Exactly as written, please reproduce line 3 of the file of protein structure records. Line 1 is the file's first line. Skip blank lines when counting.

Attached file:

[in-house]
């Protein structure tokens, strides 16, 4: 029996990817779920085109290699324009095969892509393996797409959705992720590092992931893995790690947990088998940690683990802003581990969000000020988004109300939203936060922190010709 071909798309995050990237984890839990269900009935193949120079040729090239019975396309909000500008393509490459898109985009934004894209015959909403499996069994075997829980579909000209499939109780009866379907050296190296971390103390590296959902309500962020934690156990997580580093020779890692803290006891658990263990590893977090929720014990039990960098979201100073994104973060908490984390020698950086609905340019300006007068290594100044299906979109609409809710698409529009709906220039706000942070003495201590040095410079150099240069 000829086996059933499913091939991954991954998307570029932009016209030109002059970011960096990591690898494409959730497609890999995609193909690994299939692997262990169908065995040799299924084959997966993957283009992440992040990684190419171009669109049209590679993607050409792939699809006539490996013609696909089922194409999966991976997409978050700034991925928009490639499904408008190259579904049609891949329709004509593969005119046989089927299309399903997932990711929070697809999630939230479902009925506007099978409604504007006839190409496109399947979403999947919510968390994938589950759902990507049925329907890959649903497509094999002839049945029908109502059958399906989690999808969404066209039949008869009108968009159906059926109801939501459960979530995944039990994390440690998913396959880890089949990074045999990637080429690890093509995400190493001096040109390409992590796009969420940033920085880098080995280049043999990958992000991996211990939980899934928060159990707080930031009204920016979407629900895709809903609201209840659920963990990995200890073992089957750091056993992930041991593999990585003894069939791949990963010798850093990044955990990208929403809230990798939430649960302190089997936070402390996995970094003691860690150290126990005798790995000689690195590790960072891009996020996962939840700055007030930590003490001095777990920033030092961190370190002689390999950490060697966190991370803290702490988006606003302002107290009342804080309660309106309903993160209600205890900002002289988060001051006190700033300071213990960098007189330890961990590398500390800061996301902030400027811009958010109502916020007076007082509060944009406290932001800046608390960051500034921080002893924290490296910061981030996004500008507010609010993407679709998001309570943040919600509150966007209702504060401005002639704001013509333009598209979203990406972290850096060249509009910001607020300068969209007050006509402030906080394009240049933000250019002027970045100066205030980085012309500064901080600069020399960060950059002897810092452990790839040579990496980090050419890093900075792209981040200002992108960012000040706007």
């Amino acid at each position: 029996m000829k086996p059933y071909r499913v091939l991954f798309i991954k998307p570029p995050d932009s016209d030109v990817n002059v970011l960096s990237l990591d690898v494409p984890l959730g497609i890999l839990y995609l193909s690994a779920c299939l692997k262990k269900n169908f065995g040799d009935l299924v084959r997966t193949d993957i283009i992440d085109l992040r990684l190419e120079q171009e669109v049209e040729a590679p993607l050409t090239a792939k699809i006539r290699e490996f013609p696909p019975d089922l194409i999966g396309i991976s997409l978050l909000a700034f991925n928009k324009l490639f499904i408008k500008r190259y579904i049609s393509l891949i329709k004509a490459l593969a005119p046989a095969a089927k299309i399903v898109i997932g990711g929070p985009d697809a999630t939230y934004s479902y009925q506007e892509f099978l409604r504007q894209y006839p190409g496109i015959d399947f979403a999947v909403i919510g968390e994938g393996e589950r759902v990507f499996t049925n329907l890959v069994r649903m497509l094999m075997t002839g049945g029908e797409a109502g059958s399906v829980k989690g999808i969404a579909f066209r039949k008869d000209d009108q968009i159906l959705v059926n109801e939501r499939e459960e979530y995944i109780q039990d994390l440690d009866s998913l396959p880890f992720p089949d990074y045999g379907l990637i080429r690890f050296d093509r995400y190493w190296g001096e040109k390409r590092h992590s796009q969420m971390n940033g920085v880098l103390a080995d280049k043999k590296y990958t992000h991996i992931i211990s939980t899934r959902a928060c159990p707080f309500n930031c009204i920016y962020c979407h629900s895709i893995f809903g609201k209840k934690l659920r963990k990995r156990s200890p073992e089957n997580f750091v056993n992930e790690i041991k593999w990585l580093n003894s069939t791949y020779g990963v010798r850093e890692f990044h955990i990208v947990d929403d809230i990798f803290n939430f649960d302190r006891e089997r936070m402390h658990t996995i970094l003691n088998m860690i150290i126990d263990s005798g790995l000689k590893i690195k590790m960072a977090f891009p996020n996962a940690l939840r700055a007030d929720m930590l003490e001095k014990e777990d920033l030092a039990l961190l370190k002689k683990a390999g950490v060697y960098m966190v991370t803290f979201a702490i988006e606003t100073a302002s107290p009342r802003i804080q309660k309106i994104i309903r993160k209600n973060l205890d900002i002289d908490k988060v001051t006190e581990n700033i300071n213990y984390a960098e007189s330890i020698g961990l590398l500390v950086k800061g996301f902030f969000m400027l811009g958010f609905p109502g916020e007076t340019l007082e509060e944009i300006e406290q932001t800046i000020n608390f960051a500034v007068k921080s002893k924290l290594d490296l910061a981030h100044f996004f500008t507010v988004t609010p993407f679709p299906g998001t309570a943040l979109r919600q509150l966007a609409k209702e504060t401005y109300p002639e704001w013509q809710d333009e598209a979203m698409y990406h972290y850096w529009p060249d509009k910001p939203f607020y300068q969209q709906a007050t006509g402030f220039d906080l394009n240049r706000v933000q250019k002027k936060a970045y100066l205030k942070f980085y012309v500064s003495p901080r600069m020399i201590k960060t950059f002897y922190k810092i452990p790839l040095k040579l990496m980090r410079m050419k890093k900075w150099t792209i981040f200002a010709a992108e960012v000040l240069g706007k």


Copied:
């Amino acid at each position: 029996m000829k086996p059933y071909r499913v091939l991954f798309i991954k998307p570029p995050d932009s016209d030109v990817n002059v970011l960096s990237l990591d690898v494409p984890l959730g497609i890999l839990y995609l193909s690994a779920c299939l692997k262990k269900n169908f065995g040799d009935l299924v084959r997966t193949d993957i283009i992440d085109l992040r990684l190419e120079q171009e669109v049209e040729a590679p993607l050409t090239a792939k699809i006539r290699e490996f013609p696909p019975d089922l194409i999966g396309i991976s997409l978050l909000a700034f991925n928009k324009l490639f499904i408008k500008r190259y579904i049609s393509l891949i329709k004509a490459l593969a005119p046989a095969a089927k299309i399903v898109i997932g990711g929070p985009d697809a999630t939230y934004s479902y009925q506007e892509f099978l409604r504007q894209y006839p190409g496109i015959d399947f979403a999947v909403i919510g968390e994938g393996e589950r759902v990507f499996t049925n329907l890959v069994r649903m497509l094999m075997t002839g049945g029908e797409a109502g059958s399906v829980k989690g999808i969404a579909f066209r039949k008869d000209d009108q968009i159906l959705v059926n109801e939501r499939e459960e979530y995944i109780q039990d994390l440690d009866s998913l396959p880890f992720p089949d990074y045999g379907l990637i080429r690890f050296d093509r995400y190493w190296g001096e040109k390409r590092h992590s796009q969420m971390n940033g920085v880098l103390a080995d280049k043999k590296y990958t992000h991996i992931i211990s939980t899934r959902a928060c159990p707080f309500n930031c009204i920016y962020c979407h629900s895709i893995f809903g609201k209840k934690l659920r963990k990995r156990s200890p073992e089957n997580f750091v056993n992930e790690i041991k593999w990585l580093n003894s069939t791949y020779g990963v010798r850093e890692f990044h955990i990208v947990d929403d809230i990798f803290n939430f649960d302190r006891e089997r936070m402390h658990t996995i970094l003691n088998m860690i150290i126990d263990s005798g790995l000689k590893i690195k590790m960072a977090f891009p996020n996962a940690l939840r700055a007030d929720m930590l003490e001095k014990e777990d920033l030092a039990l961190l370190k002689k683990a390999g950490v060697y960098m966190v991370t803290f979201a702490i988006e606003t100073a302002s107290p009342r802003i804080q309660k309106i994104i309903r993160k209600n973060l205890d900002i002289d908490k988060v001051t006190e581990n700033i300071n213990y984390a960098e007189s330890i020698g961990l590398l500390v950086k800061g996301f902030f969000m400027l811009g958010f609905p109502g916020e007076t340019l007082e509060e944009i300006e406290q932001t800046i000020n608390f960051a500034v007068k921080s002893k924290l290594d490296l910061a981030h100044f996004f500008t507010v988004t609010p993407f679709p299906g998001t309570a943040l979109r919600q509150l966007a609409k209702e504060t401005y109300p002639e704001w013509q809710d333009e598209a979203m698409y990406h972290y850096w529009p060249d509009k910001p939203f607020y300068q969209q709906a007050t006509g402030f220039d906080l394009n240049r706000v933000q250019k002027k936060a970045y100066l205030k942070f980085y012309v500064s003495p901080r600069m020399i201590k960060t950059f002897y922190k810092i452990p790839l040095k040579l990496m980090r410079m050419k890093k900075w150099t792209i981040f200002a010709a992108e960012v000040l240069g706007k």